So the night before my carpal tunnel surgery, I finally opened the envelope and read the letters. I was pleasantly surprised. My younger self had an amazing spirit, energy to engage, worked hard, and experienced and enjoyed life whole heartedly.
Walking home from the coop with my groceries, I was thinking about these letters. I thought about how I should really embrace my younger me, and send her some love. And I did.
My original intention was really to read the letters. I would then shred them, in case something went south during my hand operation. I didn't want anyone finding the letters. Once I read them, this was no longer an issue.
I did easily survive the hand surgery, and the letters remain on the desk in the manilla envelope. I think they deserve at least a second reading.
Don't Look Back was a 1967 American documentary film by D.A. Pennebaker starring Bob Dylan. As the President of my college cinema club, I actually had the movie shown during my Freshman year at school. Dylan was popular, and the hall was filled with students trying to make sense of the enigmatic Dylan. Don't look back became a catch phrase because of the social impact of the movie.
At the almost age of 70, I find that I read a lot of memoirs, and biographies. My friends who are more interested in other kinds of books, often ask my why. I tell them that it is because I am interested in how other people have lived their lives. After all, there are so many paths we may take, and so few that most of us do take. I want to learn about the ones I have not taken, and see what they were like. As for my own life, in the case of these letters, it has been good to look back after all.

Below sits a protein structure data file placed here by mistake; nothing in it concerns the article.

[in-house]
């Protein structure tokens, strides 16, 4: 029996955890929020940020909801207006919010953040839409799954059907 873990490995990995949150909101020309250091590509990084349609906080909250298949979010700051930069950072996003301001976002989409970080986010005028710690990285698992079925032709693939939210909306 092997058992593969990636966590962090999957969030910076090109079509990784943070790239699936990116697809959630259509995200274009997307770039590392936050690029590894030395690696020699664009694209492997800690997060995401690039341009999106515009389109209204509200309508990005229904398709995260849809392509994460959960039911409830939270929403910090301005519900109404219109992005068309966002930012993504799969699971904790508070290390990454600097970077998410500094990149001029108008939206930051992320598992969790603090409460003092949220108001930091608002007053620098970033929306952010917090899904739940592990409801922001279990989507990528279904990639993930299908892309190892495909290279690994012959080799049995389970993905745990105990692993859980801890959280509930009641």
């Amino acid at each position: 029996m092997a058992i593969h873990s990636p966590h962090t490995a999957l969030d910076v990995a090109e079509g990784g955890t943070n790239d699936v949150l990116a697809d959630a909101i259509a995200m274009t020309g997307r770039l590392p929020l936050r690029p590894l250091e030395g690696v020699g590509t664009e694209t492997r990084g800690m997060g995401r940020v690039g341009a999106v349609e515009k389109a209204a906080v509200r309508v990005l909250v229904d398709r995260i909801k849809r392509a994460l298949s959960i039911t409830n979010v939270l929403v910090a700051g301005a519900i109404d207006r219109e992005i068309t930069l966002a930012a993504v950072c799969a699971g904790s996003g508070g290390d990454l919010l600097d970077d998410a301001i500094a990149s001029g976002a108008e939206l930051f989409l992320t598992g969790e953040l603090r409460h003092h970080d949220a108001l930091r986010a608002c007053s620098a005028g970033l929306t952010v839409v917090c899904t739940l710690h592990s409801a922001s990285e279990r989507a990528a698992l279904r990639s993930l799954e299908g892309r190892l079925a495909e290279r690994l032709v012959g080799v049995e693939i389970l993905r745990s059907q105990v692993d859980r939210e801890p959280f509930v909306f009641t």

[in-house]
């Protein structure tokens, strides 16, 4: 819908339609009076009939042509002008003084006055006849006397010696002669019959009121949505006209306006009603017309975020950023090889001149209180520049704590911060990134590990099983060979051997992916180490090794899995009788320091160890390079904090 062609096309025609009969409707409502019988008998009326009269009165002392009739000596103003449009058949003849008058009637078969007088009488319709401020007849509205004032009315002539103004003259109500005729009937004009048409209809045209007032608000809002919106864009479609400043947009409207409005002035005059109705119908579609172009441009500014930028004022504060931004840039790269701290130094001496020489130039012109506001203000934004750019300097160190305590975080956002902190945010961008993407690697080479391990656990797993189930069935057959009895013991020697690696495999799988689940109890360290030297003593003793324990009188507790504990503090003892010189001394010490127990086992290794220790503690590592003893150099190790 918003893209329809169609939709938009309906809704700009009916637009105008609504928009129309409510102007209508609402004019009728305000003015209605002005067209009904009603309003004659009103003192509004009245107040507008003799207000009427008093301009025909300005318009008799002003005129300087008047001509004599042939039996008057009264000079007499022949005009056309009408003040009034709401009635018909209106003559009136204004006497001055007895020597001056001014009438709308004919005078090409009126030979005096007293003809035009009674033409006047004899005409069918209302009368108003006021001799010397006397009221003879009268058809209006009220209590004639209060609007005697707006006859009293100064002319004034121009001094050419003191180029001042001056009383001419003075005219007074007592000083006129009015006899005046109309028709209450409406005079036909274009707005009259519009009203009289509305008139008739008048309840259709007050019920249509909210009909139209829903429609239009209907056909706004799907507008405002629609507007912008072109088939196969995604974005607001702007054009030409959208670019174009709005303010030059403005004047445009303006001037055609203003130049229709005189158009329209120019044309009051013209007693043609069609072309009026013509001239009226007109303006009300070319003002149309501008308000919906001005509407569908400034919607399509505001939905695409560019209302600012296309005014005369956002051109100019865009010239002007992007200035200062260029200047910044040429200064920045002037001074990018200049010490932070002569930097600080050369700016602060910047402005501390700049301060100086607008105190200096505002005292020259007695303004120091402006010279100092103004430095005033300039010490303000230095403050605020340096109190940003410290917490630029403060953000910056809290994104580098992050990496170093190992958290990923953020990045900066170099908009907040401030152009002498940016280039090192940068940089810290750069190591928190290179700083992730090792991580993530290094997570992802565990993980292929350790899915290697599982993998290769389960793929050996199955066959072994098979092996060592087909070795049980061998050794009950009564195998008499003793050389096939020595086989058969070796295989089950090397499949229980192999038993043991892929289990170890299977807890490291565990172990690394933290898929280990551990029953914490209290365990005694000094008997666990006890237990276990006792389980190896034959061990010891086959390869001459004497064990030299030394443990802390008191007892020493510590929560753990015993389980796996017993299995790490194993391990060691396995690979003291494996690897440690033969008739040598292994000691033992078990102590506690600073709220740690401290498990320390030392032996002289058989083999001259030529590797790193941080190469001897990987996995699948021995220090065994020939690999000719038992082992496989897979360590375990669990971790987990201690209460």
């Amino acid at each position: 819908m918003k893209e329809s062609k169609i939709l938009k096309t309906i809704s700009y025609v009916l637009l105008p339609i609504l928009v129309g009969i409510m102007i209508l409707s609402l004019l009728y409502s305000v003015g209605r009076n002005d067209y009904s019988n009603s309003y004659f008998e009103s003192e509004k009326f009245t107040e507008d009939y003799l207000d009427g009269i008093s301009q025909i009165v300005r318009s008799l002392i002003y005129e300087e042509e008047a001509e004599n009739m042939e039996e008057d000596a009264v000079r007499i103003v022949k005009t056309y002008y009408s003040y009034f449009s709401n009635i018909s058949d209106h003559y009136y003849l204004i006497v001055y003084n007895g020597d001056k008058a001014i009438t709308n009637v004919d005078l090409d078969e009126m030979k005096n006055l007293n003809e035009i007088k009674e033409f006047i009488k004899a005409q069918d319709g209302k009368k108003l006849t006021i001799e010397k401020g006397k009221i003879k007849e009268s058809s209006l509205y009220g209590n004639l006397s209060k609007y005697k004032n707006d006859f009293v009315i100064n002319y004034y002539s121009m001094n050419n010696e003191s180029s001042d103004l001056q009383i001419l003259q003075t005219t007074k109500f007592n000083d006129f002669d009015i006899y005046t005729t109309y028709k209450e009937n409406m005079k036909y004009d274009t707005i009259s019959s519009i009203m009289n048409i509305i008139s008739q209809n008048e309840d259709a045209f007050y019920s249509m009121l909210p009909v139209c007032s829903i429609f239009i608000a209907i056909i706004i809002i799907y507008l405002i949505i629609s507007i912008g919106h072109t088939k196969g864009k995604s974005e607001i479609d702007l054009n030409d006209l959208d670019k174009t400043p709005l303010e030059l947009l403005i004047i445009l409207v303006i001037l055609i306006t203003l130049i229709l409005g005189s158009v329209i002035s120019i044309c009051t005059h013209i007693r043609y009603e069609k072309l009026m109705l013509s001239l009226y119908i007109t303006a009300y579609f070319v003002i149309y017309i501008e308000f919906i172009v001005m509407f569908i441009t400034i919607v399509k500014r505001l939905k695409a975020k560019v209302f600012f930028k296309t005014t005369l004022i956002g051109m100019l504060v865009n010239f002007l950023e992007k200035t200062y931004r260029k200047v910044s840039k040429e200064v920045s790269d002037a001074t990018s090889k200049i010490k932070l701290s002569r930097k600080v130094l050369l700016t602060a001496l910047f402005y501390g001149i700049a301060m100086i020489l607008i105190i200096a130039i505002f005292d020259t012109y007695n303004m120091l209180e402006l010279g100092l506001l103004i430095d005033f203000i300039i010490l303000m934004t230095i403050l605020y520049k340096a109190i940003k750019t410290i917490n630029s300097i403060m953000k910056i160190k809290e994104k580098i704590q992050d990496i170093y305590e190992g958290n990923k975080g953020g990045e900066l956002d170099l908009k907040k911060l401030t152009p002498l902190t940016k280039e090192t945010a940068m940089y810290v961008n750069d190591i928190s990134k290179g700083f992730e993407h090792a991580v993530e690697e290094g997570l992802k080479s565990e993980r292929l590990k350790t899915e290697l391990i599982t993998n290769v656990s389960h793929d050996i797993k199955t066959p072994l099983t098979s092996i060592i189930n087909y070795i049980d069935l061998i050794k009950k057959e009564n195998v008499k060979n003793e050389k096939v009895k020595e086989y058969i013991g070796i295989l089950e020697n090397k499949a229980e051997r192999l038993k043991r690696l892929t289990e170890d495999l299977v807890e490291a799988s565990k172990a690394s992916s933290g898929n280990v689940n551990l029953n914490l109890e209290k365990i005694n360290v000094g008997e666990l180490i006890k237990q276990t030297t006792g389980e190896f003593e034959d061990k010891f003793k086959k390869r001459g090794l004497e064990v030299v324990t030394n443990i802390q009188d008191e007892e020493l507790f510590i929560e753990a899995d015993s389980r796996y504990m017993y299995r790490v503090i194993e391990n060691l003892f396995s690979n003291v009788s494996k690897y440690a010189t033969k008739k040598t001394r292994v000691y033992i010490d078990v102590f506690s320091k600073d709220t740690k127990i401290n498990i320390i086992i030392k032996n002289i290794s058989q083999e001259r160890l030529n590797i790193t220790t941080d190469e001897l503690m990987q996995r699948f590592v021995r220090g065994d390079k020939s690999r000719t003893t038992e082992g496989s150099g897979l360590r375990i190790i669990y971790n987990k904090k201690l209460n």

Puy lentils with eggplant, tomatoes, and yogurt
This can be made up to 3 days in advance, up to the point of the yogurt being added. Keep in the fridge until needed. Feeds 4 as a starter or side, and 2 as a main.
- 4 eggplants, pricked a few times with a knife (2lb 6 oz/1.1kg)
- 10 oz cherry tomatoes (300g)
- 3/4 cup Puy lentils (160 g (or 4-3/4 cups/350g ready-cooked lentils))
- 2 tbsp olive oil plus extra to serve
- 1-1/2 tbsp lemon juice
- 1 small garlic clove, crushed
- 3 tbsp oregano leaves
- salt and black pepper
- 6 tbsp Greek-style yogurt (100g)
Preheat oven to 475 degrees F.
Place eggplants on a baking sheet and roast for 1 hour,turning them over halfway through, until the flesh is completely soft and slightly smoky. Remove from the oven and, once cool enough to handle, scoop the flesh out into a colander. Set aside in the sink or over a bowl, for 30 minutes, for any liquid to drain away. The skin can be discarded.
Place the cherry tomatoes on the same baking sheet and roast for 12 minutes, until slightly blackened, split, and soft. Remove from the oven and set aside.
Meanwhile, if starting with uncooked lentils, fill a medium saucepan with plenty of water and place over high heat. Once boiling, add the lentils, decrease the heat to medium, and cook for 20 minutes, until soft but still retaining a bite. Drain, then set aside to dry out slightly. If starting with ready-cooked lentils, just tip them into a large bowl and add the eggplant flesh, tomatoes, oil, lemon juice, garlic, 2 tbsp of oregano, 3.4 tsp salt, and a good grind of pepper. Mix well, then spoon into a large shallow bowl. Top with the yogurt, swirling it through slightly so there are obvious streaks. Sprinkle the remaining 1 tbsp of oregano over the top, drizzle with a little oil, and serve.